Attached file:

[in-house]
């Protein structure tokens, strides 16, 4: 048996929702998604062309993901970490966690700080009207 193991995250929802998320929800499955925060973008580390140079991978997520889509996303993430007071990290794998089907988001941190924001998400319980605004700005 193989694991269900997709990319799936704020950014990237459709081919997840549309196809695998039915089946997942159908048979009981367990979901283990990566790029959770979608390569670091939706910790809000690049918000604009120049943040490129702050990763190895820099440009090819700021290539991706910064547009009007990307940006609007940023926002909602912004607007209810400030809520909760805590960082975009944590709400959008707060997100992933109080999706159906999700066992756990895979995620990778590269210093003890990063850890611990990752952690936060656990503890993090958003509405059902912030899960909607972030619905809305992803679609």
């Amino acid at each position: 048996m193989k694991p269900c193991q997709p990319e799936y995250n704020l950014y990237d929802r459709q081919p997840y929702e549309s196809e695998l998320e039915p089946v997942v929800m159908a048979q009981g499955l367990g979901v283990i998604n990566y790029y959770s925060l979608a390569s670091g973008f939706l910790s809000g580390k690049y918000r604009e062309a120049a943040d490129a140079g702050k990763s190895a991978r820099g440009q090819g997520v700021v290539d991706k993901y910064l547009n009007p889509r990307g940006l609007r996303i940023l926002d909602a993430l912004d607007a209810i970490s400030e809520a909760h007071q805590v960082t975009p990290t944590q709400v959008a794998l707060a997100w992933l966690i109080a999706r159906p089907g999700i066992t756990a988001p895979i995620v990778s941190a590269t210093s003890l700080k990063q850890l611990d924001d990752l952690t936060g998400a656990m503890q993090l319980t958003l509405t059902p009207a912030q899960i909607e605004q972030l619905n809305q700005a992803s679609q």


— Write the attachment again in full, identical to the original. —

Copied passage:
[in-house]
């Protein structure tokens, strides 16, 4: 048996929702998604062309993901970490966690700080009207 193991995250929802998320929800499955925060973008580390140079991978997520889509996303993430007071990290794998089907988001941190924001998400319980605004700005 193989694991269900997709990319799936704020950014990237459709081919997840549309196809695998039915089946997942159908048979009981367990979901283990990566790029959770979608390569670091939706910790809000690049918000604009120049943040490129702050990763190895820099440009090819700021290539991706910064547009009007990307940006609007940023926002909602912004607007209810400030809520909760805590960082975009944590709400959008707060997100992933109080999706159906999700066992756990895979995620990778590269210093003890990063850890611990990752952690936060656990503890993090958003509405059902912030899960909607972030619905809305992803679609």
């Amino acid at each position: 048996m193989k694991p269900c193991q997709p990319e799936y995250n704020l950014y990237d929802r459709q081919p997840y929702e549309s196809e695998l998320e039915p089946v997942v929800m159908a048979q009981g499955l367990g979901v283990i998604n990566y790029y959770s925060l979608a390569s670091g973008f939706l910790s809000g580390k690049y918000r604009e062309a120049a943040d490129a140079g702050k990763s190895a991978r820099g440009q090819g997520v700021v290539d991706k993901y910064l547009n009007p889509r990307g940006l609007r996303i940023l926002d909602a993430l912004d607007a209810i970490s400030e809520a909760h007071q805590v960082t975009p990290t944590q709400v959008a794998l707060a997100w992933l966690i109080a999706r159906p089907g999700i066992t756990a988001p895979i995620v990778s941190a590269t210093s003890l700080k990063q850890l611990d924001d990752l952690t936060g998400a656990m503890q993090l319980t958003l509405t059902p009207a912030q899960i909607e605004q972030l619905n809305q700005a992803s679609q």